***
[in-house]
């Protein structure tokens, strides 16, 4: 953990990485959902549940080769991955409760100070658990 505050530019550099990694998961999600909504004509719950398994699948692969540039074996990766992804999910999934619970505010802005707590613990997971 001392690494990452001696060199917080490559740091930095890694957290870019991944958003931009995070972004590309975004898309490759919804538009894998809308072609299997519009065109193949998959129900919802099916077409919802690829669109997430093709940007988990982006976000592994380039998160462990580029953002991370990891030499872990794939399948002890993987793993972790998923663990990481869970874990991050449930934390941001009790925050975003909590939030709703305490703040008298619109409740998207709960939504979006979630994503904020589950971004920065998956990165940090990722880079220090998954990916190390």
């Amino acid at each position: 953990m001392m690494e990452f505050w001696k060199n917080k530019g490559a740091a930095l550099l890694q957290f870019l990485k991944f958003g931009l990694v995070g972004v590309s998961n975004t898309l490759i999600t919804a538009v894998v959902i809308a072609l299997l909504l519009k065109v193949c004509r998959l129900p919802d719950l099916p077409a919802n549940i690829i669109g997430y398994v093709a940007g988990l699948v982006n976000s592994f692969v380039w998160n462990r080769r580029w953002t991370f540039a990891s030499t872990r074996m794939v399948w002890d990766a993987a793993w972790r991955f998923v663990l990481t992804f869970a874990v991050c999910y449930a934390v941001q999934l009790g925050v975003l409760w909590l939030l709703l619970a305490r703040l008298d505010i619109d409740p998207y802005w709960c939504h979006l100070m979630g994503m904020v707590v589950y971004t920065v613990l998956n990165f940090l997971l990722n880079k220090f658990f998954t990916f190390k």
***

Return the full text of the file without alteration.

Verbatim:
[in-house]
């Protein structure tokens, strides 16, 4: 953990990485959902549940080769991955409760100070658990 505050530019550099990694998961999600909504004509719950398994699948692969540039074996990766992804999910999934619970505010802005707590613990997971 001392690494990452001696060199917080490559740091930095890694957290870019991944958003931009995070972004590309975004898309490759919804538009894998809308072609299997519009065109193949998959129900919802099916077409919802690829669109997430093709940007988990982006976000592994380039998160462990580029953002991370990891030499872990794939399948002890993987793993972790998923663990990481869970874990991050449930934390941001009790925050975003909590939030709703305490703040008298619109409740998207709960939504979006979630994503904020589950971004920065998956990165940090990722880079220090998954990916190390």
């Amino acid at each position: 953990m001392m690494e990452f505050w001696k060199n917080k530019g490559a740091a930095l550099l890694q957290f870019l990485k991944f958003g931009l990694v995070g972004v590309s998961n975004t898309l490759i999600t919804a538009v894998v959902i809308a072609l299997l909504l519009k065109v193949c004509r998959l129900p919802d719950l099916p077409a919802n549940i690829i669109g997430y398994v093709a940007g988990l699948v982006n976000s592994f692969v380039w998160n462990r080769r580029w953002t991370f540039a990891s030499t872990r074996m794939v399948w002890d990766a993987a793993w972790r991955f998923v663990l990481t992804f869970a874990v991050c999910y449930a934390v941001q999934l009790g925050v975003l409760w909590l939030l709703l619970a305490r703040l008298d505010i619109d409740p998207y802005w709960c939504h979006l100070m979630g994503m904020v707590v589950y971004t920065v613990l998956n990165f940090l997971l990722n880079k220090f658990f998954t990916f190390k």